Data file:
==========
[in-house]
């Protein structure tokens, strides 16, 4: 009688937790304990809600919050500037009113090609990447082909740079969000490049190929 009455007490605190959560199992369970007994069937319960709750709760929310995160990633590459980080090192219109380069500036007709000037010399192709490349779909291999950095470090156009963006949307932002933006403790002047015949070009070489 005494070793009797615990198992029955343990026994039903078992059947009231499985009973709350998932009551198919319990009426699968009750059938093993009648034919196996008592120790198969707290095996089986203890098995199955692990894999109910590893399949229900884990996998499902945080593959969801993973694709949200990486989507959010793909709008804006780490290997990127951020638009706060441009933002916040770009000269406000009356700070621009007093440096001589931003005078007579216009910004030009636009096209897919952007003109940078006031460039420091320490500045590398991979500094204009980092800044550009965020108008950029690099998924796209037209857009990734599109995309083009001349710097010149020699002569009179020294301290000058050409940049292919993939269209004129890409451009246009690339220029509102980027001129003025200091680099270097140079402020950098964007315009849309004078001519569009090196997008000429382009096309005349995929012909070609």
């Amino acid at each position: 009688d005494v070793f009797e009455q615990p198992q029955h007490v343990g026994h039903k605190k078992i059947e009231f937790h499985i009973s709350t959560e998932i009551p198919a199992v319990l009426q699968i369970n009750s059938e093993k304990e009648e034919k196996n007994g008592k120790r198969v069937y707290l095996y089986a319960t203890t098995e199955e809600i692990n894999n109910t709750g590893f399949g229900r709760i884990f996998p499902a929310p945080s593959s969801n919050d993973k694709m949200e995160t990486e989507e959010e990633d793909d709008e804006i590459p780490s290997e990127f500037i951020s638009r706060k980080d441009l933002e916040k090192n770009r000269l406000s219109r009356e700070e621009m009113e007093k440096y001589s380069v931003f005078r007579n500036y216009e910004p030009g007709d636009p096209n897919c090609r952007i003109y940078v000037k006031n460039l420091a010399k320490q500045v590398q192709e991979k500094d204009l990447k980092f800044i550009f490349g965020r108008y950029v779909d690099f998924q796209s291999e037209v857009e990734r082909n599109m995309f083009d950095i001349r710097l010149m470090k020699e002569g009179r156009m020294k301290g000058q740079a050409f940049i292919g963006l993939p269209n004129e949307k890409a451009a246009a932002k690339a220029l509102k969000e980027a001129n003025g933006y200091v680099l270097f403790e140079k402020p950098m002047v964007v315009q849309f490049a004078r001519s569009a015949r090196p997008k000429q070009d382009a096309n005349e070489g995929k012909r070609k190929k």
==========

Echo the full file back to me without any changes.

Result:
[in-house]
């Protein structure tokens, strides 16, 4: 009688937790304990809600919050500037009113090609990447082909740079969000490049190929 009455007490605190959560199992369970007994069937319960709750709760929310995160990633590459980080090192219109380069500036007709000037010399192709490349779909291999950095470090156009963006949307932002933006403790002047015949070009070489 005494070793009797615990198992029955343990026994039903078992059947009231499985009973709350998932009551198919319990009426699968009750059938093993009648034919196996008592120790198969707290095996089986203890098995199955692990894999109910590893399949229900884990996998499902945080593959969801993973694709949200990486989507959010793909709008804006780490290997990127951020638009706060441009933002916040770009000269406000009356700070621009007093440096001589931003005078007579216009910004030009636009096209897919952007003109940078006031460039420091320490500045590398991979500094204009980092800044550009965020108008950029690099998924796209037209857009990734599109995309083009001349710097010149020699002569009179020294301290000058050409940049292919993939269209004129890409451009246009690339220029509102980027001129003025200091680099270097140079402020950098964007315009849309004078001519569009090196997008000429382009096309005349995929012909070609």
């Amino acid at each position: 009688d005494v070793f009797e009455q615990p198992q029955h007490v343990g026994h039903k605190k078992i059947e009231f937790h499985i009973s709350t959560e998932i009551p198919a199992v319990l009426q699968i369970n009750s059938e093993k304990e009648e034919k196996n007994g008592k120790r198969v069937y707290l095996y089986a319960t203890t098995e199955e809600i692990n894999n109910t709750g590893f399949g229900r709760i884990f996998p499902a929310p945080s593959s969801n919050d993973k694709m949200e995160t990486e989507e959010e990633d793909d709008e804006i590459p780490s290997e990127f500037i951020s638009r706060k980080d441009l933002e916040k090192n770009r000269l406000s219109r009356e700070e621009m009113e007093k440096y001589s380069v931003f005078r007579n500036y216009e910004p030009g007709d636009p096209n897919c090609r952007i003109y940078v000037k006031n460039l420091a010399k320490q500045v590398q192709e991979k500094d204009l990447k980092f800044i550009f490349g965020r108008y950029v779909d690099f998924q796209s291999e037209v857009e990734r082909n599109m995309f083009d950095i001349r710097l010149m470090k020699e002569g009179r156009m020294k301290g000058q740079a050409f940049i292919g963006l993939p269209n004129e949307k890409a451009a246009a932002k690339a220029l509102k969000e980027a001129n003025g933006y200091v680099l270097f403790e140079k402020p950098m002047v964007v315009q849309f490049a004078r001519s569009a015949r090196p997008k000429q070009d382009a096309n005349e070489g995929k012909r070609k190929k």